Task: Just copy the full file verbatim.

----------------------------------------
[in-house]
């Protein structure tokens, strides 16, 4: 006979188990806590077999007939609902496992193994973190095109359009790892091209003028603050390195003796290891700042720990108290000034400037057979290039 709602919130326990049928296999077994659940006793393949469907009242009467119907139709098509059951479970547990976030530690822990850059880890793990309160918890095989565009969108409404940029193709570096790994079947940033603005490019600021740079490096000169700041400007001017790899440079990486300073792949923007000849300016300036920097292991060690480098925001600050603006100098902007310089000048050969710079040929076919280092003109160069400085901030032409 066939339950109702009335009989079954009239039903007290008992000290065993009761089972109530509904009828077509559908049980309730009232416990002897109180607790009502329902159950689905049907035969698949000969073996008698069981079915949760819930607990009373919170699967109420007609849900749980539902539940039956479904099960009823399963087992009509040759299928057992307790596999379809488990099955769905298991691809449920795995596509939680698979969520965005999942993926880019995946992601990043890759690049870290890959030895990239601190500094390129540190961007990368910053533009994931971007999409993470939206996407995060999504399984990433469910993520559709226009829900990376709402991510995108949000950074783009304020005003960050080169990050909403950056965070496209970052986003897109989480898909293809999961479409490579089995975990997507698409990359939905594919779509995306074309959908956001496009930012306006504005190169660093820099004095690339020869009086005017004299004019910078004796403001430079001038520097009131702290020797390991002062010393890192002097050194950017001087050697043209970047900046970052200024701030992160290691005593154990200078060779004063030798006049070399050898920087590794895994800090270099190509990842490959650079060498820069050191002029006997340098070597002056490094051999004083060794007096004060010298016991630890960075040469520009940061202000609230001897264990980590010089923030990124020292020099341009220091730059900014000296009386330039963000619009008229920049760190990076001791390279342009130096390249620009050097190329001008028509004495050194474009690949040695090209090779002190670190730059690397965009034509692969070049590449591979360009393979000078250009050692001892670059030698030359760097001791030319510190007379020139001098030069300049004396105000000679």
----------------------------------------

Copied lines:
[in-house]
């Protein structure tokens, strides 16, 4: 006979188990806590077999007939609902496992193994973190095109359009790892091209003028603050390195003796290891700042720990108290000034400037057979290039 709602919130326990049928296999077994659940006793393949469907009242009467119907139709098509059951479970547990976030530690822990850059880890793990309160918890095989565009969108409404940029193709570096790994079947940033603005490019600021740079490096000169700041400007001017790899440079990486300073792949923007000849300016300036920097292991060690480098925001600050603006100098902007310089000048050969710079040929076919280092003109160069400085901030032409 066939339950109702009335009989079954009239039903007290008992000290065993009761089972109530509904009828077509559908049980309730009232416990002897109180607790009502329902159950689905049907035969698949000969073996008698069981079915949760819930607990009373919170699967109420007609849900749980539902539940039956479904099960009823399963087992009509040759299928057992307790596999379809488990099955769905298991691809449920795995596509939680698979969520965005999942993926880019995946992601990043890759690049870290890959030895990239601190500094390129540190961007990368910053533009994931971007999409993470939206996407995060999504399984990433469910993520559709226009829900990376709402991510995108949000950074783009304020005003960050080169990050909403950056965070496209970052986003897109989480898909293809999961479409490579089995975990997507698409990359939905594919779509995306074309959908956001496009930012306006504005190169660093820099004095690339020869009086005017004299004019910078004796403001430079001038520097009131702290020797390991002062010393890192002097050194950017001087050697043209970047900046970052200024701030992160290691005593154990200078060779004063030798006049070399050898920087590794895994800090270099190509990842490959650079060498820069050191002029006997340098070597002056490094051999004083060794007096004060010298016991630890960075040469520009940061202000609230001897264990980590010089923030990124020292020099341009220091730059900014000296009386330039963000619009008229920049760190990076001791390279342009130096390249620009050097190329001008028509004495050194474009690949040695090209090779002190670190730059690397965009034509692969070049590449591979360009393979000078250009050692001892670059030698030359760097001791030319510190007379020139001098030069300049004396105000000679």